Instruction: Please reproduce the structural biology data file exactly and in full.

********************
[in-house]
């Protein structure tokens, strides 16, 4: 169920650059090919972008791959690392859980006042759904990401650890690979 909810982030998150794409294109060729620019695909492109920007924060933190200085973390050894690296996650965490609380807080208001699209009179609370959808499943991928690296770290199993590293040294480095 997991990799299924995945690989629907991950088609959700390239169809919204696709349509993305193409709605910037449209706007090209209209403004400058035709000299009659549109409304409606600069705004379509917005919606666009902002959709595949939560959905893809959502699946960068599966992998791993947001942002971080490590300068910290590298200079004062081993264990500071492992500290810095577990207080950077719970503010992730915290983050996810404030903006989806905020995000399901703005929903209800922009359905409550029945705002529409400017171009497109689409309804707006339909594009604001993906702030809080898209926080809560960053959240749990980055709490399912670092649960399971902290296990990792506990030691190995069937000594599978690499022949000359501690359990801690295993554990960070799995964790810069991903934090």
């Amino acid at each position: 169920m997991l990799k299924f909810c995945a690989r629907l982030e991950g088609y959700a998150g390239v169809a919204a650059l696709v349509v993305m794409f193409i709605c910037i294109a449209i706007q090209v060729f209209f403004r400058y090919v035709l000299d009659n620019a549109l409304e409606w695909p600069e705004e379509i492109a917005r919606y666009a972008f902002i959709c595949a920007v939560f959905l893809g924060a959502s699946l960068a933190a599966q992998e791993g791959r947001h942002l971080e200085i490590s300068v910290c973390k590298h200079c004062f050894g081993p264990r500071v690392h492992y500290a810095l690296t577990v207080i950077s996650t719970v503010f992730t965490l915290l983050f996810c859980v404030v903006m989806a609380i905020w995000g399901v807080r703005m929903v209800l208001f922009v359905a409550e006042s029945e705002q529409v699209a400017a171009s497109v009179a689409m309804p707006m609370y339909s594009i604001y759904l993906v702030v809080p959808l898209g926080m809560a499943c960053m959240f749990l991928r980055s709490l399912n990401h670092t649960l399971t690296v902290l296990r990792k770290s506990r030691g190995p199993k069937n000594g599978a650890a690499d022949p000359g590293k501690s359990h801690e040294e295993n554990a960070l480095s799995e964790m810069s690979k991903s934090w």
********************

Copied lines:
[in-house]
């Protein structure tokens, strides 16, 4: 169920650059090919972008791959690392859980006042759904990401650890690979 909810982030998150794409294109060729620019695909492109920007924060933190200085973390050894690296996650965490609380807080208001699209009179609370959808499943991928690296770290199993590293040294480095 997991990799299924995945690989629907991950088609959700390239169809919204696709349509993305193409709605910037449209706007090209209209403004400058035709000299009659549109409304409606600069705004379509917005919606666009902002959709595949939560959905893809959502699946960068599966992998791993947001942002971080490590300068910290590298200079004062081993264990500071492992500290810095577990207080950077719970503010992730915290983050996810404030903006989806905020995000399901703005929903209800922009359905409550029945705002529409400017171009497109689409309804707006339909594009604001993906702030809080898209926080809560960053959240749990980055709490399912670092649960399971902290296990990792506990030691190995069937000594599978690499022949000359501690359990801690295993554990960070799995964790810069991903934090």
């Amino acid at each position: 169920m997991l990799k299924f909810c995945a690989r629907l982030e991950g088609y959700a998150g390239v169809a919204a650059l696709v349509v993305m794409f193409i709605c910037i294109a449209i706007q090209v060729f209209f403004r400058y090919v035709l000299d009659n620019a549109l409304e409606w695909p600069e705004e379509i492109a917005r919606y666009a972008f902002i959709c595949a920007v939560f959905l893809g924060a959502s699946l960068a933190a599966q992998e791993g791959r947001h942002l971080e200085i490590s300068v910290c973390k590298h200079c004062f050894g081993p264990r500071v690392h492992y500290a810095l690296t577990v207080i950077s996650t719970v503010f992730t965490l915290l983050f996810c859980v404030v903006m989806a609380i905020w995000g399901v807080r703005m929903v209800l208001f922009v359905a409550e006042s029945e705002q529409v699209a400017a171009s497109v009179a689409m309804p707006m609370y339909s594009i604001y759904l993906v702030v809080p959808l898209g926080m809560a499943c960053m959240f749990l991928r980055s709490l399912n990401h670092t649960l399971t690296v902290l296990r990792k770290s506990r030691g190995p199993k069937n000594g599978a650890a690499d022949p000359g590293k501690s359990h801690e040294e295993n554990a960070l480095s799995e964790m810069s690979k991903s934090w």